So what is 'Digital PR' anyway?
Digital PR. It’s one of those phrases that has been buzzing around the industry for some time and if you are unsure what this is exactly, then let me assure you, you're not alone.
Digital PR can seem overwhelming to the uninitiated.
There are two main origins of today's ‘Digital PRs’. The former is the traditional publicist. Now let’s stray away from the Ab Fab stereotypes for one moment; these PRs are hardworking opportunists working the phones, pitching their client at every meal, submitting their self-written press releases and articles to every relevant journalist on behalf of their clients.
Traditional PRs have a tendency to be in love with print, but they’re happy to get coverage on websites and deal with social influencers if it benefits their clients. Their craft is traditionally offline, so the digital revolution has been a quick learning curve for the older generation of PRs.
The second set are the scrappy, battle-worn SEOs of 2011’s Penguin update. Those SEOs who have learned the hard way that ‘content is king’ and are also fully aware that they have another 200 ranking factors to consider on top of that kingly content before they really measure a piece of content as successful.
These two types of PRs have become hybrids and followed the creative career path into optimised content strategy, rather than the more technical side of SEO.
Digital PR is where these two skill sets merge into one hybrid role. I personally like to imagine myself as a digital marketing Megazord - combining my knowledge of SEO with the knowledge of PR to help our clients really gain the most from their online coverage.
What is the difference between 'Digital PR' and 'Traditional PR'?
There are a few differences between the two. In reality, one could say that digital PR is just traditional PR expanded and eventually onsite and offsite PR will be covered by the same term.
However, digital coverage is still relatively new and there is a gap missing between the two, this is likely to remain while traditional PR try to catch up to the fast moving world of digital. But I predict the gap will be closed soon.
Traditional PR covers crisis and reputation management, brand awareness and advocacy as well as brand messaging. Publicists will have a book of valuable contacts such as journalists, products and influencers that they use to push content out. Traditional PRs tend to have a speciality niche, hence why they guard their contacts so closely. These contacts are typically built up over many years.
Do not get drawn in by the Ab Fab comparison, every client and niche is different and the coverage has to adapt to that niche. It’s also key to point out that there are longer lead times for coverage to go live, especially with print publications. So unlike their digital counterparts, they are experts in patience.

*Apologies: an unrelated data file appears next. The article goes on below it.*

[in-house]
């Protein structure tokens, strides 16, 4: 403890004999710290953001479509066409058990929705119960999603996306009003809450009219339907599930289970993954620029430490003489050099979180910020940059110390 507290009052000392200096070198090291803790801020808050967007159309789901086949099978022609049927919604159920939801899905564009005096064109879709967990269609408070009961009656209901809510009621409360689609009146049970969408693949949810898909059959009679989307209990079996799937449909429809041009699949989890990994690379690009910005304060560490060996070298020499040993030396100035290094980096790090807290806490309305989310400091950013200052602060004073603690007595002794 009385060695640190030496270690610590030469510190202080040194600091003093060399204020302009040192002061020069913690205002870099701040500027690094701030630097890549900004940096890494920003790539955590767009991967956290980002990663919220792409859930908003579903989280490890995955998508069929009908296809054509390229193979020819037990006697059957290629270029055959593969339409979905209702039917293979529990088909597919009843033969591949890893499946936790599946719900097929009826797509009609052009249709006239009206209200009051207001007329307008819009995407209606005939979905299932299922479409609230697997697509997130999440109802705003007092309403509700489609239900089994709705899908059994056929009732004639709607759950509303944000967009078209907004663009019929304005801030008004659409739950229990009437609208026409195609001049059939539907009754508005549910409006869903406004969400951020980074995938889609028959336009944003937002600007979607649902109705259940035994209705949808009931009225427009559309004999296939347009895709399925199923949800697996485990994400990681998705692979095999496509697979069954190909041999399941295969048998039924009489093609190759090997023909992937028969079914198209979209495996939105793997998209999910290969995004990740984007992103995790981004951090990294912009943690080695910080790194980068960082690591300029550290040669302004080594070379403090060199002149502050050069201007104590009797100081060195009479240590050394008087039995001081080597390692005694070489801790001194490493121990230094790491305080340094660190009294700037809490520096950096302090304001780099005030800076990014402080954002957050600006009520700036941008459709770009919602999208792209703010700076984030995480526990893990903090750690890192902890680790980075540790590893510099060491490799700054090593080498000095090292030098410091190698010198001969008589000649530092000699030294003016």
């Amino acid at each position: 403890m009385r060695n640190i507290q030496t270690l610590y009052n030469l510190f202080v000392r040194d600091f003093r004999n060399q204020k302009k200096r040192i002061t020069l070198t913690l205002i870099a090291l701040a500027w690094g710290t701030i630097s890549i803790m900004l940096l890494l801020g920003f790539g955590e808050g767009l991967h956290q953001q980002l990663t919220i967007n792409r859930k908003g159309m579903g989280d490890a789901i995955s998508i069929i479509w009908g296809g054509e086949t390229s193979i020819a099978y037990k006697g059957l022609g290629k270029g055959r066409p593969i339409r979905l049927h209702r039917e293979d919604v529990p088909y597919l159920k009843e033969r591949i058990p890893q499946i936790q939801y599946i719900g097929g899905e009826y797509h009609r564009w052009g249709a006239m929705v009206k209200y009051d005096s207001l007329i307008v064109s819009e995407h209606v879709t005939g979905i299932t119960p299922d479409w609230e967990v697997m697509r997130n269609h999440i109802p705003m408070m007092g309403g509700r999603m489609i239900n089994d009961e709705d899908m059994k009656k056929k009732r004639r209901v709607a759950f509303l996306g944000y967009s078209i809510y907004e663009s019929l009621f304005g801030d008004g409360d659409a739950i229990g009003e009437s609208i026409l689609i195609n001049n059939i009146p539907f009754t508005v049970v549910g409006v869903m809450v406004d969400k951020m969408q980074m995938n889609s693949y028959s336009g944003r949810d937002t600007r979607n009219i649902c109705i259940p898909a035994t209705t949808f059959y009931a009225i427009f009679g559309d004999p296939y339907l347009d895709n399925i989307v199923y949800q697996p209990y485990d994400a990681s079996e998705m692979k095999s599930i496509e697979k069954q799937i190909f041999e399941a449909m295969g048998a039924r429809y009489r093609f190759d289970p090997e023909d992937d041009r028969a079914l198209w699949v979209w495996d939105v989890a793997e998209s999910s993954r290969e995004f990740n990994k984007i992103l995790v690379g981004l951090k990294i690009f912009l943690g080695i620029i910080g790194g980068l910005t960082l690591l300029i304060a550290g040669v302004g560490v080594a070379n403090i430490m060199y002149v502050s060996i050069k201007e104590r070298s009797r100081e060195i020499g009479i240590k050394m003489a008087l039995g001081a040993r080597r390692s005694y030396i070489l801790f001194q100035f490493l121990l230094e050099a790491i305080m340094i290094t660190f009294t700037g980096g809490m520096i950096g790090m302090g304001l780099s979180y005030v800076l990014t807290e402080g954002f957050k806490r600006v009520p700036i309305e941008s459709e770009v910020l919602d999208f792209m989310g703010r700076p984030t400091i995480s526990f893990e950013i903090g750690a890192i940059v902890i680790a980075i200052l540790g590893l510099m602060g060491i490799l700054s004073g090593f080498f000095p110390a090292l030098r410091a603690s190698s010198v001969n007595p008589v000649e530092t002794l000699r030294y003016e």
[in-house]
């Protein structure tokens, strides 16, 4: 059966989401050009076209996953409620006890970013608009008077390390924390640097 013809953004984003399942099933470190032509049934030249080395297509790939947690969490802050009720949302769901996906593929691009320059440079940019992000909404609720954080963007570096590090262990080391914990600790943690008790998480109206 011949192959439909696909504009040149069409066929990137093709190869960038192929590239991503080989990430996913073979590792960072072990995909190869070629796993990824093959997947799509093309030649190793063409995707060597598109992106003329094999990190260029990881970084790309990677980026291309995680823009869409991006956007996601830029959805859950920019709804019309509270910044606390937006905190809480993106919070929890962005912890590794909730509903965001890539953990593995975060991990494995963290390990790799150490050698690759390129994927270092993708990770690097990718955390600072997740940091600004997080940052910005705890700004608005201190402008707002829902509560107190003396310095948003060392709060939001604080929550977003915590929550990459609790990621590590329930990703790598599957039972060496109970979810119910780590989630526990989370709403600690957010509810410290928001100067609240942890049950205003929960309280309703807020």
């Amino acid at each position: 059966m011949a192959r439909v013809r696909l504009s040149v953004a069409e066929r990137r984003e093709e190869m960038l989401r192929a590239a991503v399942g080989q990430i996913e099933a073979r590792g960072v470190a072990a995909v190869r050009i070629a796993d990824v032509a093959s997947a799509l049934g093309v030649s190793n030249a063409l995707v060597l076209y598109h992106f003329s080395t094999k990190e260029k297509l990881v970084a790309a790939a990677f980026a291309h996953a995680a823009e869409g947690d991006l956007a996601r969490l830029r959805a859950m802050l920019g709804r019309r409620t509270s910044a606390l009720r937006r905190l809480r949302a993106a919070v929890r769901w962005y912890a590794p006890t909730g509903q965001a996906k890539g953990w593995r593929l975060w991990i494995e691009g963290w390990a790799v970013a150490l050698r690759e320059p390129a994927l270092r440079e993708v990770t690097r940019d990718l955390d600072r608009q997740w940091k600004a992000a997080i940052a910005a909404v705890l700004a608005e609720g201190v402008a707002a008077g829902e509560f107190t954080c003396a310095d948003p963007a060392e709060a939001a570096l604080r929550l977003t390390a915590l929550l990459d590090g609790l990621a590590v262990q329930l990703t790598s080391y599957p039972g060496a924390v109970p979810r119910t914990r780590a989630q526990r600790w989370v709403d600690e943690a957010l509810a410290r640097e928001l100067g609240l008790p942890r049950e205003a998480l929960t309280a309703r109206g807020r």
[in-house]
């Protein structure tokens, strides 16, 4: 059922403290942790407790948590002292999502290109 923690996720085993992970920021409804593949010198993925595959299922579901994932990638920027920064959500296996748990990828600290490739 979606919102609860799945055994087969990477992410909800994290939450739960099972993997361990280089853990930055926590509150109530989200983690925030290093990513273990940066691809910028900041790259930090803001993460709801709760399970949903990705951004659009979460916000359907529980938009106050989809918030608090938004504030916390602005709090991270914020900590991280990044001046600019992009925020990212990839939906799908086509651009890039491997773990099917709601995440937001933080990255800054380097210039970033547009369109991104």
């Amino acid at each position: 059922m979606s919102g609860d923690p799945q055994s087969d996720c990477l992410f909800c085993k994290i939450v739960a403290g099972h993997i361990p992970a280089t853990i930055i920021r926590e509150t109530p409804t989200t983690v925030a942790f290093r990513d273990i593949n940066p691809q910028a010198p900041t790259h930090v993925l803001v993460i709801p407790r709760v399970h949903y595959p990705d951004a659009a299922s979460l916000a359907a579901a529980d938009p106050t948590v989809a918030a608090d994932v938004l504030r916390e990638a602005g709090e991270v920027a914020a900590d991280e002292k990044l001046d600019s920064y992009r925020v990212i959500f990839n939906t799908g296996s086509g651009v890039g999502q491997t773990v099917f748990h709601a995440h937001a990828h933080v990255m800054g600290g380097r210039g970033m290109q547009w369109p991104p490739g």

Digital PRs take into account their client’s digital stipulations such as differing types of links, e.g. affiliate or tracked, increased number of followers etc., and develop a digital strategy in order to achieve these KPIs using various channels. It is a much more holistic process, where every channel can potentially assist each other when it comes to these goals.
Now, here is where it gets complicated. It’s when you add the SEO element that things get a teeny weeny bit confusing for the traditional types. Digital PRs have to consider Google webmaster guidelines, link quality, and roughly another 200 ranking factors. Sounds easy, right? For a digital native like myself maybe, but a publicist who has worked in the industry for 25 years may just start hyperventilating.
Case in point, I recently partnered with a publicist for a skill exchange and the look on their face at the types of websites that I wanted to get coverage from was of pure horror.
You see Digital PR with SEO doesn’t really care much what the site looks like, but instead, what the Google algorithm thinks of it. Turns out Google prefers many other things before being pleasing to the eye.
Measuring success of Digital PR
Traditional PR has always struggled to attribute its value to a company's bottom line, at least until there is an inevitable crisis for a brand. It’s those times when PR really shows its worth and impact.
Now I am not saying that it isn’t a huge contributor to the overall revenue to a company. What I am saying is it can be hard to quantify the specific impact that a piece of coverage had, as it’s very hard to track broadcast media in the granular and precise way a digital marketer would wish to, and print numbers are estimations on potential audiences or the average number of readers per month, not actual 'eyes on the coverage' numbers.
As we know in the digital world, pretty much everything can, and is, tracked and monitored. So, we are always aware of every placement and measuring the impact so when we come to reporting and invoicing we know that every piece of coverage has added value, because it’s actual value is literally right there in the data.
Can Digital PR be offline?
Or course! Just think of bloggers events, hashtags and brand social tags at award ceremonies, peaks in traffic after a TV/radio advert; basically all things that take the action onto a digital platform can be considered Digital PR. Even the hoi polloi are doing Digital PR, a quick glance at Pinterest will tell you that it is now the on fleek trend to have a hashtag at weddings.
Which of course raises the question, if even the non-marketing people are having a go, why aren’t you? I know, I know. You don’t need, or want another digital marketer whining about some confusing acronyms and other jargony words that mean very little until you get to the bottom line, but this is why I am whining about it. Digital PR impacts your bottom line, big time. Huge. Trust me, I am a PR.
Emma Carney is a senior SEO manager at Harvest Digital.
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